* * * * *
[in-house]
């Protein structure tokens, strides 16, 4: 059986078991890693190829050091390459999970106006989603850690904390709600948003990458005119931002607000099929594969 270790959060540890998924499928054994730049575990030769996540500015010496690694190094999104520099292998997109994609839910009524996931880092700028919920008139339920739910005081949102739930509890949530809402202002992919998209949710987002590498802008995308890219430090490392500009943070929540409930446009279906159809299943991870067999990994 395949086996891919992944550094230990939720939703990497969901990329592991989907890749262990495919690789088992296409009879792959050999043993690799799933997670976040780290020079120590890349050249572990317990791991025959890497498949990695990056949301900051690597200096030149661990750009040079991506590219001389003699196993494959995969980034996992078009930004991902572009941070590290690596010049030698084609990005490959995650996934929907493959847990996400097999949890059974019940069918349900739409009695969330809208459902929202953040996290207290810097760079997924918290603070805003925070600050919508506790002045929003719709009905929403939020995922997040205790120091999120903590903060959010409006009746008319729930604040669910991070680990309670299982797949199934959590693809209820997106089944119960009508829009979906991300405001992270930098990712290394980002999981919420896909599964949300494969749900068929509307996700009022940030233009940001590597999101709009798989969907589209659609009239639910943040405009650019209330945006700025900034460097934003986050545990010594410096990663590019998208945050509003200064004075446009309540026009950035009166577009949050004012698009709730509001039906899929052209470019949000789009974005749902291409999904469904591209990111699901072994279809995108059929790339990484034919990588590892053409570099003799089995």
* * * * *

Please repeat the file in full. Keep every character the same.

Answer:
[in-house]
């Protein structure tokens, strides 16, 4: 059986078991890693190829050091390459999970106006989603850690904390709600948003990458005119931002607000099929594969 270790959060540890998924499928054994730049575990030769996540500015010496690694190094999104520099292998997109994609839910009524996931880092700028919920008139339920739910005081949102739930509890949530809402202002992919998209949710987002590498802008995308890219430090490392500009943070929540409930446009279906159809299943991870067999990994 395949086996891919992944550094230990939720939703990497969901990329592991989907890749262990495919690789088992296409009879792959050999043993690799799933997670976040780290020079120590890349050249572990317990791991025959890497498949990695990056949301900051690597200096030149661990750009040079991506590219001389003699196993494959995969980034996992078009930004991902572009941070590290690596010049030698084609990005490959995650996934929907493959847990996400097999949890059974019940069918349900739409009695969330809208459902929202953040996290207290810097760079997924918290603070805003925070600050919508506790002045929003719709009905929403939020995922997040205790120091999120903590903060959010409006009746008319729930604040669910991070680990309670299982797949199934959590693809209820997106089944119960009508829009979906991300405001992270930098990712290394980002999981919420896909599964949300494969749900068929509307996700009022940030233009940001590597999101709009798989969907589209659609009239639910943040405009650019209330945006700025900034460097934003986050545990010594410096990663590019998208945050509003200064004075446009309540026009950035009166577009949050004012698009709730509001039906899929052209470019949000789009974005749902291409999904469904591209990111699901072994279809995108059929790339990484034919990588590892053409570099003799089995």